Case reveal

Ultrasonographic findings

  • Within the pulmonary parenchyma, most severe caudodorsally and identified bilaterally within the 10-16th intercostal spaces, multiple small to medium-sized, well-defined and rounded hypoechoic nodules causes disruption of the normal peripheral gas interphase.
  • The pulmonary margins are mildly irregular with diffuse broad based comet tail artifacts noted bilaterally.

Thoracic radiographs

Radiographic findings:

  • Multifocally within the pulmonary parenchyma, most severe caudodorsally, numerous ill-defined, rounded and soft tissue opaque nodules are identified.
  • Throughout the pulmonary parenchyma, a mild to moderate increase in soft tissues opacity decreases the conspicuity of the pulmonary vasculature, cardiac silhouette and diaphragm.
  • Within the included cranial abdomen, mineral opaque material is identified in the plane of the colon.


  • Moderate to severe mixed nodular and unstructured interstitial pulmonary patterns. Equine multinodular pulmonary fibrosis is considered primarily. Metastatic neoplasia cannot be ruled out but it thought less likely.
  • Colonic sand accumulation

Case follow-up

  • Due to the patient’s poor prognosis, humane euthanasia was elected.


qPCR positive for Equine Herpesvirus 5 in lung sample. Viral load = 34,433 EHV-5(glycoprotein B gene) per million cells.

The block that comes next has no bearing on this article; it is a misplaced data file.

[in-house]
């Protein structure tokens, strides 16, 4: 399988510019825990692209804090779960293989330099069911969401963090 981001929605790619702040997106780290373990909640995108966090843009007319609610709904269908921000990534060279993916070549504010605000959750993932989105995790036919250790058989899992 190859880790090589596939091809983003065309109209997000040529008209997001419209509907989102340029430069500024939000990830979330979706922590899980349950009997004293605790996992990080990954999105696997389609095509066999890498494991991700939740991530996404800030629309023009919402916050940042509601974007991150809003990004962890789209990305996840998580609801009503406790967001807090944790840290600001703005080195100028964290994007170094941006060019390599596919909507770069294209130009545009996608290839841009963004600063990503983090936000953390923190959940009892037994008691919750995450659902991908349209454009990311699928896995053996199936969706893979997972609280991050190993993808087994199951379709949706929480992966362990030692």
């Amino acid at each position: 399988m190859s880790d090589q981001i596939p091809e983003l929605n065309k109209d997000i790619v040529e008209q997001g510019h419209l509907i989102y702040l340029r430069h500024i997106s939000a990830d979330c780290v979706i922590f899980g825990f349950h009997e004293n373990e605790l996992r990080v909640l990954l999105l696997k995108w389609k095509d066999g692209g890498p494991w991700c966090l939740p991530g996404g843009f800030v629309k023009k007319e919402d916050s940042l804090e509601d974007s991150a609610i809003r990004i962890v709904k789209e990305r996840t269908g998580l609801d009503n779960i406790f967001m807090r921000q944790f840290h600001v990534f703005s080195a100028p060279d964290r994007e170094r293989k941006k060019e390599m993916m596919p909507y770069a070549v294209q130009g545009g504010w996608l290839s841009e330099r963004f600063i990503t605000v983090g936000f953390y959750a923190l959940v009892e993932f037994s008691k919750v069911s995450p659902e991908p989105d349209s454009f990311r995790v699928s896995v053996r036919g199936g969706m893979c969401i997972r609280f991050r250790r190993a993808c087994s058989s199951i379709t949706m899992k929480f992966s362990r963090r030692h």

A little bit more…

Equine Multinodular Pulmonary Fibrosis (EMPF)

  • Causes a progressive fibrotic interstitial disease of the lungs (Schwarz et al., Wilkins et al.).
  • Most commonly affect middle-aged to older horses, but it has also been reported in young horses (Schwarz et al., Wilkins et al., Williams et al., Van Cleemput et al.).
  • Clinical signs include respiratory distress, lethargy, fever, and tachycardia (Schwarz et al., Wilkins et al., Williams et al., Van Cleemput et al.).
  • Blood work most often shows signs of inflammation (e.g. neutrophilia and hyperfibrinogenemia) (Williams et al.).
  • On radiographs, the lungs are found to have a structured and/or unstructured interstitial pulmonary pattern (Wilkins et al., Williams et al.).
  • On ultrasound, round hypoechoic masses are most often identified (Reef et al.).
  • EMPF has been associated with Equine Herpesvirus V, which may also lead to lymphoma, leukemia, or skin diseases (Van Cleemput et al.).


  • Schwarz, Bianca, et al. “Equine multinodular pulmonary fibrosis (EMPF): five case reports.” Acta Veterinaria Hungarica61.3 (2013): 319-332.
  • Wilkins, P. A. “Equine multinodular pulmonary fibrosis: diagnosis and treatment.” Equine Vet Educ 25.8 (2013): 393-397.
  • Van Cleemput, Jolien, et al. “Unravelling the first key steps in equine herpesvirus type 5 (EHV5) pathogenesis using ex vivo and in vitro equine models.” Veterinary research 50 (2019): 1-14.
  • Virginia B. Reef. (2012). Use of Thoracic Ultrasonography in the Ambulatory and Referral Setting.
  • Williams, Kurt J., et al. “Equine multinodular pulmonary fibrosis: a newly recognized herpesvirus-associated fibrotic lung disease.” Veterinary pathology 44.6 (2007): 849-862.